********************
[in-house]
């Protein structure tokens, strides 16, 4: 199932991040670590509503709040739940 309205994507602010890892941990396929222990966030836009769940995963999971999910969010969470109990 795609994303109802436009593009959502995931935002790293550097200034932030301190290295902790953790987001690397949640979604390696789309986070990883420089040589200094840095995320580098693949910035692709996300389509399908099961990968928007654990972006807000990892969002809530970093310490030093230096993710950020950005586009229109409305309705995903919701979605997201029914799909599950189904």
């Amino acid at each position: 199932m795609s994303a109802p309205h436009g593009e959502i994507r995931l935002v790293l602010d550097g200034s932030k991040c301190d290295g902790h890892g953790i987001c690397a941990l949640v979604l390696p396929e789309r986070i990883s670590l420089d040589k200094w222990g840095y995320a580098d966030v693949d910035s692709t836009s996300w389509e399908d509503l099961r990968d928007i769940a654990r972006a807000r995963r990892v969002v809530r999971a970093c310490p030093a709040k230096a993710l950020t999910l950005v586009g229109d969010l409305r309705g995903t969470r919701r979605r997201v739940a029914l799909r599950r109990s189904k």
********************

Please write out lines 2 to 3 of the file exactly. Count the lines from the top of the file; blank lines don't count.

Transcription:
């Protein structure tokens, strides 16, 4: 199932991040670590509503709040739940 309205994507602010890892941990396929222990966030836009769940995963999971999910969010969470109990 795609994303109802436009593009959502995931935002790293550097200034932030301190290295902790953790987001690397949640979604390696789309986070990883420089040589200094840095995320580098693949910035692709996300389509399908099961990968928007654990972006807000990892969002809530970093310490030093230096993710950020950005586009229109409305309705995903919701979605997201029914799909599950189904």
């Amino acid at each position: 199932m795609s994303a109802p309205h436009g593009e959502i994507r995931l935002v790293l602010d550097g200034s932030k991040c301190d290295g902790h890892g953790i987001c690397a941990l949640v979604l390696p396929e789309r986070i990883s670590l420089d040589k200094w222990g840095y995320a580098d966030v693949d910035s692709t836009s996300w389509e399908d509503l099961r990968d928007i769940a654990r972006a807000r995963r990892v969002v809530r999971a970093c310490p030093a709040k230096a993710l950020t999910l950005v586009g229109d969010l409305r309705g995903t969470r919701r979605r997201v739940a029914l799909r599950r109990s189904k």